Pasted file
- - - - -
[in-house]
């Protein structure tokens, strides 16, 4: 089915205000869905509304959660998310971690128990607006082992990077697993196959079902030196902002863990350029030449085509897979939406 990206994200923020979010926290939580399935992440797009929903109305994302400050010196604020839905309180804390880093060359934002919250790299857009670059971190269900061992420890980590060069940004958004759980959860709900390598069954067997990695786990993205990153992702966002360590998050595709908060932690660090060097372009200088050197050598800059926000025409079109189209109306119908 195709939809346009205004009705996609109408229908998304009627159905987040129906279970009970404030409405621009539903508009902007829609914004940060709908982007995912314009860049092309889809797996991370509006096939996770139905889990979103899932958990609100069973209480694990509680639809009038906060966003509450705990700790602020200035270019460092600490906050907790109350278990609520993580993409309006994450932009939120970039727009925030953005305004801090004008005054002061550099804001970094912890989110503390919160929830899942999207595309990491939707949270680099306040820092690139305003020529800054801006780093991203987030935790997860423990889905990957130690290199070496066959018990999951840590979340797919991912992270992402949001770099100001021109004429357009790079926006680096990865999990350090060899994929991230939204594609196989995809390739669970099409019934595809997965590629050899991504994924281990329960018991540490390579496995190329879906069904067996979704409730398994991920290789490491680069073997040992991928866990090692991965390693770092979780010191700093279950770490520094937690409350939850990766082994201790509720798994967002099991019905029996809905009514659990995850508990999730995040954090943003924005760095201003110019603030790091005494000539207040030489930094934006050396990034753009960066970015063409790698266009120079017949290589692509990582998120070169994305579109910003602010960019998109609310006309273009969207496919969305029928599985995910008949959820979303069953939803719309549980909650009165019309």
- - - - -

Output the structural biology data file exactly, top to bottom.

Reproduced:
[in-house]
């Protein structure tokens, strides 16, 4: 089915205000869905509304959660998310971690128990607006082992990077697993196959079902030196902002863990350029030449085509897979939406 990206994200923020979010926290939580399935992440797009929903109305994302400050010196604020839905309180804390880093060359934002919250790299857009670059971190269900061992420890980590060069940004958004759980959860709900390598069954067997990695786990993205990153992702966002360590998050595709908060932690660090060097372009200088050197050598800059926000025409079109189209109306119908 195709939809346009205004009705996609109408229908998304009627159905987040129906279970009970404030409405621009539903508009902007829609914004940060709908982007995912314009860049092309889809797996991370509006096939996770139905889990979103899932958990609100069973209480694990509680639809009038906060966003509450705990700790602020200035270019460092600490906050907790109350278990609520993580993409309006994450932009939120970039727009925030953005305004801090004008005054002061550099804001970094912890989110503390919160929830899942999207595309990491939707949270680099306040820092690139305003020529800054801006780093991203987030935790997860423990889905990957130690290199070496066959018990999951840590979340797919991912992270992402949001770099100001021109004429357009790079926006680096990865999990350090060899994929991230939204594609196989995809390739669970099409019934595809997965590629050899991504994924281990329960018991540490390579496995190329879906069904067996979704409730398994991920290789490491680069073997040992991928866990090692991965390693770092979780010191700093279950770490520094937690409350939850990766082994201790509720798994967002099991019905029996809905009514659990995850508990999730995040954090943003924005760095201003110019603030790091005494000539207040030489930094934006050396990034753009960066970015063409790698266009120079017949290589692509990582998120070169994305579109910003602010960019998109609310006309273009969207496919969305029928599985995910008949959820979303069953939803719309549980909650009165019309």